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When I lived in Pleasant Ridge, there were gaslights on my street. They are elegant and stately and a Cincinnati treasure.
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Old 02-21-2013, 06:56 AM
 
Location: Mason, OH
9,259 posts, read 13,358,349 times
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Quote:
Originally Posted by abr7rmj View Post
When I lived in Pleasant Ridge, there were gaslights on my street. They are elegant and stately and a Cincinnati treasure.
If they were such a delight and a treasure, then why did you move?
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Old 02-21-2013, 07:41 AM
 
Location: Cincinnati
4,007 posts, read 4,827,124 times
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Quote:
Originally Posted by kjbrill View Post
If they were such a delight and a treasure, then why did you move?
I can't speak for Abr, but there were opportunities that were too good to pass up that landed me in Ohio. I still miss other places I've lived and where I am from. Has nothing to do with where I am at, or even potentially moving back to any of these places. Clear as mud?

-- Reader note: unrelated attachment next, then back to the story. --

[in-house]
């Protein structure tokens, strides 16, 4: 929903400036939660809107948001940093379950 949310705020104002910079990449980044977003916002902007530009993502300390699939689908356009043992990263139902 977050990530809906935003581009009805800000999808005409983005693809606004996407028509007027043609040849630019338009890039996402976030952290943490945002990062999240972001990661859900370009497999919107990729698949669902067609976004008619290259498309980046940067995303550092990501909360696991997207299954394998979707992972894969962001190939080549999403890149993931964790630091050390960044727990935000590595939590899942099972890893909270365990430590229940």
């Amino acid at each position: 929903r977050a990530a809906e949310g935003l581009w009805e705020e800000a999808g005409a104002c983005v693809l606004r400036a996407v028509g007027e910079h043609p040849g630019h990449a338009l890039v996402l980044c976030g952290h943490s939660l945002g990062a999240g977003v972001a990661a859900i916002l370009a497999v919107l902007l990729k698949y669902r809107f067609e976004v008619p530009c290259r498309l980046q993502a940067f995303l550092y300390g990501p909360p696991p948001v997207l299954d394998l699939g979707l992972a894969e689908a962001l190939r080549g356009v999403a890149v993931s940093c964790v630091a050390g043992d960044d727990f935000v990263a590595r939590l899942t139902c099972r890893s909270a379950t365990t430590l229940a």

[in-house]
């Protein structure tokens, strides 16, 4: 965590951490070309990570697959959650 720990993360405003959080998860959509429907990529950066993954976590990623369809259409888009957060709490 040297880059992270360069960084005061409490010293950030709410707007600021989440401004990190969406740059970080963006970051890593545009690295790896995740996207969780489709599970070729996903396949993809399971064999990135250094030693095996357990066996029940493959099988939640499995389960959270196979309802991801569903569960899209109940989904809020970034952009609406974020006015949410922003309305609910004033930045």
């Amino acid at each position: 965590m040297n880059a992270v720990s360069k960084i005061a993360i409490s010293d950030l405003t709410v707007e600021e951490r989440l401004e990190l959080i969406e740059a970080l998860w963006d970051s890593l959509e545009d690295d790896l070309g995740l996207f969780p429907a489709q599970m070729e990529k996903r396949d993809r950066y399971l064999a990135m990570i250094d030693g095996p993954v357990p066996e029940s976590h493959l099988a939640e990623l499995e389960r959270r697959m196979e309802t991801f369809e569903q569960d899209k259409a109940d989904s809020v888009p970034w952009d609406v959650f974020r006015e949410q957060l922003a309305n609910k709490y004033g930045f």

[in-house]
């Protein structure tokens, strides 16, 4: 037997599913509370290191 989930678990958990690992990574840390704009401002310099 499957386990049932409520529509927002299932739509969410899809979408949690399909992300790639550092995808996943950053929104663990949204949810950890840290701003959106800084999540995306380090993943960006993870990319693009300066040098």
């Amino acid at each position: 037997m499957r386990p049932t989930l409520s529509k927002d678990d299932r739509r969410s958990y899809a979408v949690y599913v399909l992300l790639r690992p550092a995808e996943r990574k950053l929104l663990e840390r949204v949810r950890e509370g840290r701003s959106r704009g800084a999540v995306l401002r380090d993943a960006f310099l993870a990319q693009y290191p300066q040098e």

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Old 02-21-2013, 11:05 AM
 
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So, Tom, you're telling us gas lights weren't a big part of your decision on where to live?
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Old 02-21-2013, 11:08 AM
 
Location: Cincinnati
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Quote:
Originally Posted by natininja View Post
So, Tom, you're telling us gas lights weren't a big part of your decision on where to live?


No, for me, I came to Cincinnati to be near Children's Hospital for a pending, major surgery for my child. With that behind us, I have decided to stay in Cincinnati for it's urban center and SCPA/CPS. My next move is downtown/OTR/Pendleton/Prospect Hill, and it's coming soon. My current home has always been perfect for a rental, and I had that in mind when I purchased it.
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Old 02-21-2013, 05:29 PM
 
1,130 posts, read 2,022,655 times
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Oakley has a fairly large amount of gaslights on streets like Drakewood, where you might expect to find them, and also on streets like Oak Park Place, where you wouldn't. About 5 or 6 years ago, the lamps were upgraded to have double mantels, and it made the light cast by them somewhat usable.